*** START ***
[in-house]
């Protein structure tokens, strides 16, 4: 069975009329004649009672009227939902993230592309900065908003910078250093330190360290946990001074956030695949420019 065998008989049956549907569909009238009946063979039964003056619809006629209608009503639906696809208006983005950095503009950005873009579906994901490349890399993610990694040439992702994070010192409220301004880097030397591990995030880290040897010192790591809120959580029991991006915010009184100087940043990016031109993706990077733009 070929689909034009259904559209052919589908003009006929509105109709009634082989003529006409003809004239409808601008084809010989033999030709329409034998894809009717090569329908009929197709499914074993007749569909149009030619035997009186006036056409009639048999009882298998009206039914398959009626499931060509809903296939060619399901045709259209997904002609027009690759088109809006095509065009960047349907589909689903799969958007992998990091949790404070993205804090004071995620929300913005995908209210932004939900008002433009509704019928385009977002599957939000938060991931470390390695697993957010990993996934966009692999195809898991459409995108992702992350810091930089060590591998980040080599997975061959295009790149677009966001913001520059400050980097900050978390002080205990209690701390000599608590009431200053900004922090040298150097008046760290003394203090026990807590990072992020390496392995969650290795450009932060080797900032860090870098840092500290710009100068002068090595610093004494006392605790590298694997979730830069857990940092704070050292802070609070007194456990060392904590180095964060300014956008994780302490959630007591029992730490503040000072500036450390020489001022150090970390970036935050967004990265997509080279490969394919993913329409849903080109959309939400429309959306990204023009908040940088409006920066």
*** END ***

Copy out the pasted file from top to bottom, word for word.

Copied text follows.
[in-house]
């Protein structure tokens, strides 16, 4: 069975009329004649009672009227939902993230592309900065908003910078250093330190360290946990001074956030695949420019 065998008989049956549907569909009238009946063979039964003056619809006629209608009503639906696809208006983005950095503009950005873009579906994901490349890399993610990694040439992702994070010192409220301004880097030397591990995030880290040897010192790591809120959580029991991006915010009184100087940043990016031109993706990077733009 070929689909034009259904559209052919589908003009006929509105109709009634082989003529006409003809004239409808601008084809010989033999030709329409034998894809009717090569329908009929197709499914074993007749569909149009030619035997009186006036056409009639048999009882298998009206039914398959009626499931060509809903296939060619399901045709259209997904002609027009690759088109809006095509065009960047349907589909689903799969958007992998990091949790404070993205804090004071995620929300913005995908209210932004939900008002433009509704019928385009977002599957939000938060991931470390390695697993957010990993996934966009692999195809898991459409995108992702992350810091930089060590591998980040080599997975061959295009790149677009966001913001520059400050980097900050978390002080205990209690701390000599608590009431200053900004922090040298150097008046760290003394203090026990807590990072992020390496392995969650290795450009932060080797900032860090870098840092500290710009100068002068090595610093004494006392605790590298694997979730830069857990940092704070050292802070609070007194456990060392904590180095964060300014956008994780302490959630007591029992730490503040000072500036450390020489001022150090970390970036935050967004990265997509080279490969394919993913329409849903080109959309939400429309959306990204023009908040940088409006920066």